threat" argument to grow stronger. Northern Command Adm. Commander
Keating said in December: "If China seeks to develop an aircraft
carrier, we will carefully keep watch on its moves."

TOKYO 00003541 003 OF 005

China is trying to show "consideration to the U.S.," according to a
military source, by deploying aircraft carriers not at the squadron
responsible for waters around Taiwan but at the one in charge of the
South China Sea if the nation acquires carriers.

There are still unresolved issues in building aircraft carriers.
High-level technology is needed. In addition, huge costs are needed.
A diplomatic source in Beijing said: "The U.S. might be encouraging
China to possess aircraft carriers with the aim of having China
wastefully spend money on its military." Some in the military also
say that submarines are more effective." A Chinese national defense
professor commented: "Traditional aircraft carriers are no longer
mainstream equipment in an age of information war." As it stands,
many are still negative about the idea of China building aircraft
carriers

(3) Shaky alliance-5 years on the battlefield (Part 3): Court rules
hard task unconstitutional, shocks SDF members, families

YOMIURI (Page 1) (Full)
December 21, 2008

The Self-Defense Forces was put to the test in Iraq. In July 2006,
the Ground Self-Defense Force pulled out of Samawah. At the time,
the United States asked the Air Self-Defense Force to extend its
airlift activities in Iraq to Baghdad and other areas for
multinational forces.

"We thought to ourselves that we would be able to help the Iraqi
people with reconstruction through the Ground Self-Defense Force's
activities. However, our new task was totally different." With this,
Col. Atsushi Nishino recalled his Iraqi days when he was commanding
a Kuwait-based ASDF detachment tasked with airlift activities in
Iraq. The primary purpose of the SDF's activities in Iraq was to
provide humanitarian and reconstruction assistance to the Iraqi
people. This purpose was going to be changed to the role of backing
up the multinational forces. Young ASDF members sent there were
upset. "For what are we going to run the risk? This question came
from among them.

Lt. Gen. Kunio Orita, who heads the Air Support Command, a unit in
charge of commanding ASDF activities in Iraq, hurried to Kuwait,
where he was pressed by ASDF members there. "That's not what we've
heard," one of them said to Orita.

Orita thought there that he had to show something convincing to them
who were "suddenly ordered to fly to Baghdad." He said:

"Japan cannot defend the nation by itself alone. We need to have a
firm grasp on the United States. We should back up the United States
when it is in need. That's the way the alliance should be. Without
this sense of solidarity, the alliance is just a piece of paper. You
guys work so hard to defend the Senkaku islands and the Sea of
Japan."

Right before that time, North Korea, pushing for its nuclear
development, launched seven ballistic missiles. In November 2004, a
Chinese nuclear-powered submarine violated Japan's territorial
waters. Japan was surrounded with the serious threats. Orita
justified the new task for a closer alliance with the United
States.

TOKYO 00003541 004 OF 005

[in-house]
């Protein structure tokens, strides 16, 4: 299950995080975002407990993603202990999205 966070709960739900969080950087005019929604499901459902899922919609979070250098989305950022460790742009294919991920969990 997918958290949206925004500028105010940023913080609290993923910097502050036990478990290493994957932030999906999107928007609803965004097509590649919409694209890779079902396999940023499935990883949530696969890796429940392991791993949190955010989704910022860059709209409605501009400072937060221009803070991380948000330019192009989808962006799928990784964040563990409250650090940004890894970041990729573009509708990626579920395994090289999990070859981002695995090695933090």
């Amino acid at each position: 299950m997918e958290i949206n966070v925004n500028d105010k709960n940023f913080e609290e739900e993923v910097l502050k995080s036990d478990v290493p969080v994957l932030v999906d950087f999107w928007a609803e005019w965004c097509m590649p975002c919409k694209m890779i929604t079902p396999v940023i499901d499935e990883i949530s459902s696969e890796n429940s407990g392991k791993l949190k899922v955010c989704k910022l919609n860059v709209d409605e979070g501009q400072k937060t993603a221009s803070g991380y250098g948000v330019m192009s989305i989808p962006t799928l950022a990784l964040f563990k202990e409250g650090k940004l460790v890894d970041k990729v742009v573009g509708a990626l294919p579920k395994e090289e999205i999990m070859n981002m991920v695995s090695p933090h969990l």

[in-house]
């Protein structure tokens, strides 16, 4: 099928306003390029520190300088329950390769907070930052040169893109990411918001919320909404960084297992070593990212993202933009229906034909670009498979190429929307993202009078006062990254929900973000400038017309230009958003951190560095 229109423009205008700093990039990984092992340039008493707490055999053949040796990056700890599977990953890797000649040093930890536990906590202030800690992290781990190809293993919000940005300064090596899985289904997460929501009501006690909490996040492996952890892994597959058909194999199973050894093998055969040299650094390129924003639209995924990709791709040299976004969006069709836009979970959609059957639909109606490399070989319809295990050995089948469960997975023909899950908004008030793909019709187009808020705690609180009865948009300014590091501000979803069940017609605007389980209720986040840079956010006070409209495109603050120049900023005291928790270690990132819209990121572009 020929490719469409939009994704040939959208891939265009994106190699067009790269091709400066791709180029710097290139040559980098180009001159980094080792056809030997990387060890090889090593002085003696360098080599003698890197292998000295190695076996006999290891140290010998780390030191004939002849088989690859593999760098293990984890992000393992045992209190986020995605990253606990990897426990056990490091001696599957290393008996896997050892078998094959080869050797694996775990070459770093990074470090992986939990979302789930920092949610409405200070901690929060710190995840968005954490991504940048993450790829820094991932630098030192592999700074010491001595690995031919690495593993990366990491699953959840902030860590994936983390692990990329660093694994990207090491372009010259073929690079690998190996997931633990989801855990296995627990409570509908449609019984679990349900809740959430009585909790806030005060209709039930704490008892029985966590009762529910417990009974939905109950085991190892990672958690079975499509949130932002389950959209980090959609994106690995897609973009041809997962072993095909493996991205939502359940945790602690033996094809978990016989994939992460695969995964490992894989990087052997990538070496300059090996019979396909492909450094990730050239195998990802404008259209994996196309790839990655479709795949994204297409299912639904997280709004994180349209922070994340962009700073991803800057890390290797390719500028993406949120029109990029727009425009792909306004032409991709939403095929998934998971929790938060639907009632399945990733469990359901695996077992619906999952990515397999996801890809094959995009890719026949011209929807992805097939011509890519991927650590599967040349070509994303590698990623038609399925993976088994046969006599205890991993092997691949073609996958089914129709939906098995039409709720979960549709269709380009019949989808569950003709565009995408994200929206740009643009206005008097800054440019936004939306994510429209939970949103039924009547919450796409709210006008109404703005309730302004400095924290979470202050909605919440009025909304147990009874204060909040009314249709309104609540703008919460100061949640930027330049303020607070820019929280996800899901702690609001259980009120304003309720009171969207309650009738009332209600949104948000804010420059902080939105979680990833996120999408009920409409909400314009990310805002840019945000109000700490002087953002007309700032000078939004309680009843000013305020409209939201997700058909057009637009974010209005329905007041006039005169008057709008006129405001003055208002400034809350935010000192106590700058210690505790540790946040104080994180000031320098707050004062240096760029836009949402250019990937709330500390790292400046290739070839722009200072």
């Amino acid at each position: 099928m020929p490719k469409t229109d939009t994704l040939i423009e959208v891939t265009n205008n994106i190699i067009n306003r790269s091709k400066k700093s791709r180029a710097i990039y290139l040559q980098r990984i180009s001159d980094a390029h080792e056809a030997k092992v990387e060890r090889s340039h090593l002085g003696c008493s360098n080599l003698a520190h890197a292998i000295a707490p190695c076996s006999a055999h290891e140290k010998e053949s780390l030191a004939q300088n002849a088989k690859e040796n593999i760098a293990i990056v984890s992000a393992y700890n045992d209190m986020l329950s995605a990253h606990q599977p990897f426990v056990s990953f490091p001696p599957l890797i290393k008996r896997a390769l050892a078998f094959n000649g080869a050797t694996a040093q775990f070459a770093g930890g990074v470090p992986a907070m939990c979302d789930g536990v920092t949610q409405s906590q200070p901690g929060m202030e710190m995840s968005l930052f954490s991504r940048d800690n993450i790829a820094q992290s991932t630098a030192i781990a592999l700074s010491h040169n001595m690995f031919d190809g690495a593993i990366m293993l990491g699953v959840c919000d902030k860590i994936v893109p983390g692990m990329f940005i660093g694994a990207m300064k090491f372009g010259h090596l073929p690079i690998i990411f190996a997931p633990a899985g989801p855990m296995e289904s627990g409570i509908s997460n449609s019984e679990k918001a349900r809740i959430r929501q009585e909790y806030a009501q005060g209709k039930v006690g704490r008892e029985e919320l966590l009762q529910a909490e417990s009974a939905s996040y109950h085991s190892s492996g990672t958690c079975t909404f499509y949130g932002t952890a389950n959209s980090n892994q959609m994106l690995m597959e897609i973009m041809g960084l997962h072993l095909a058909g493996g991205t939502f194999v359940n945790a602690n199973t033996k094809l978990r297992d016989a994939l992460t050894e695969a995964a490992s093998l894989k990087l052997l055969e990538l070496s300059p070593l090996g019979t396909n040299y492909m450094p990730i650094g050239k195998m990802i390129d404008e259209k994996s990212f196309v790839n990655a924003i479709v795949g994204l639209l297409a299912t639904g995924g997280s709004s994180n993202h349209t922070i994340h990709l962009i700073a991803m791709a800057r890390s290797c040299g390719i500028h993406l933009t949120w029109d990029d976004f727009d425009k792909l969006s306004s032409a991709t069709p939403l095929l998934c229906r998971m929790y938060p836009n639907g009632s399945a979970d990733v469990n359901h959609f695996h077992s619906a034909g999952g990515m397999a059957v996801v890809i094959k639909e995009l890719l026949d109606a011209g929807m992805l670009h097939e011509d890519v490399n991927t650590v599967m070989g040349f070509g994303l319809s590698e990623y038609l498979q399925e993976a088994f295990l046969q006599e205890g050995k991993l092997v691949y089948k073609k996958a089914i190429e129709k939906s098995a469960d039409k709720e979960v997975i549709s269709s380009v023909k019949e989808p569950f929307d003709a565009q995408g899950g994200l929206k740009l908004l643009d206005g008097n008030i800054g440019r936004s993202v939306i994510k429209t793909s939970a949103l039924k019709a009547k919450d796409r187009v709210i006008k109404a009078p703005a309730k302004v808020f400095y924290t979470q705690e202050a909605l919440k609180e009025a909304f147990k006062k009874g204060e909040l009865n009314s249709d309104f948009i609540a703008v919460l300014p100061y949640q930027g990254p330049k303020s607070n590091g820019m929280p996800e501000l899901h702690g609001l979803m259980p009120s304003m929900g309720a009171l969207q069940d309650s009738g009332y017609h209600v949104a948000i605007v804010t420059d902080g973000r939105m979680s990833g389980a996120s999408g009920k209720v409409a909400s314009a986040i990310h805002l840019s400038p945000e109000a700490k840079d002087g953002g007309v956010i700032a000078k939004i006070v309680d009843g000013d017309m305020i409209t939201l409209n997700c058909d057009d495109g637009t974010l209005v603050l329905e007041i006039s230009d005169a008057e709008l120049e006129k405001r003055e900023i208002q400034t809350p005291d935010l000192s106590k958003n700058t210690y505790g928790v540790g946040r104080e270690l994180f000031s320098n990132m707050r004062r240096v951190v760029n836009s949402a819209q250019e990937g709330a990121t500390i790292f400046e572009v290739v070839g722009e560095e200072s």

It was convincing enough to many of the ASDF members there, Orita
says. The government, however, told the ASDF not to disclose how
many U.S. military and multinational force soldiers the ASDF carried
on its C-130 cargo planes. That was partly because the government
did not want the ASDF to spill the beans about military operations
conducted by the U.S.-led multinational forces. In point of fact,
however, the government probably did not want to be criticized as
"blindly following" the United States.

The ASDF has only one C-130 unit. That is the 1st Tactical Airlift
Division, which is assigned to the ASDF's Komaki base in Aichi
Prefecture. The task in Iraq was on a four-month rotating basis.
However, pilots and maintenance service crewmen are specialist
personnel. Many of them were therefore sent on the Iraq mission as
often as four or five times. There are also 16 ASDF members who
could not be by their parents' bedside when they died.

All the more for the foregoing reason, ASDF members on the Iraq
mission and their families at home were shocked at the Nagoya High
Court's ruling this spring that the ASDF airlift activities in Iraq
are unconstitutional. There was another shock to them. The leading
opposition Democratic Party of Japan (Minshuto) presented a bill
seeking to repeal a law under which the ASDF was tasked with the
airlift activities in Iraq. There were a number of demonstrations
near the Komaki base against the Iraq mission. "What I'm doing might
be wrong." So saying, one ASDF pilot left the service.

Last month, there was a message from U.S. Secretary of Defense
Gates. In the delivered message, the Pentagon chief expressed his
gratitude to the families of ASDF members sent on the Iraq mission
for their devoted support of those ASDF members. "I was thankful," a
senior Defense Ministry official recalls. However, Japan is split
over the alliance and its importance. Japan's international
cooperation-which depends solely on the SDF personnel's sense of
mission-could go under sooner or later.

(4) TOP HEADLINES

Asahi:
Violent global changes: There is no escape from chain of crisis

Mainichi, Nikkei, Sankei & Tokyo Shimbun
Tokyo stocks suffer record loss of 42 PERCENT in 2008

Yomiuri:
Nishimatsu Construction suspected of offering illegal donations to
politicians, including Ozawa, Mori

Akahata:
Labor unions' battle producing great achievements

(5) EDITORIALS

Asahi:
(1) Reform public corporations to strengthen civilian power
(2) Tibet issue: Now is good time for dialogue

Mainichi:
(1) Review of 2008: Cracks appearing in national systems

Yomiuri:

TOKYO 00003541 005 OF 005


(1) Promote Futenma relocation plan as agreed on between Japan,
U.S.
(2) Chinese economic slowdown causing social unrest

Nikkei:
(1) Make use of record low stock prices as step to redesign life
plan
(2) Proposal by seven LDP, DPJ members on pension system
significant

Sankei:
(1) China's 2008 Charter calling for end of JCP regime: Political
reform unavoidable
(2) Thorough debate needed on status of limitations, with rescission
in mind

Tokyo Shimbun:
(1) Take financial crisis as turning point

Akahata:
(1) Strengthen solidarity and support in the new year

(6) Prime Minister's schedule, December 30, 2008

NIKKEI (Page 2) (Full)
December 31, 2009

09:30
Took a walk around his private residence in Kamiyama-cho.

12:00
Met with New Komeito Vice President Junji Higashi at a Chinese
restaurant in the Hotel Okura.

14:06
Arrived at his private office in Nagata-cho.

18:00
Arrived at his private residence.

18:31
Met friends from the time of his studying in the U.S., with his wife
at a Chinese restaurant in Minami-Aoyama.

21:48
Returned to his private residence.

ZUMWALT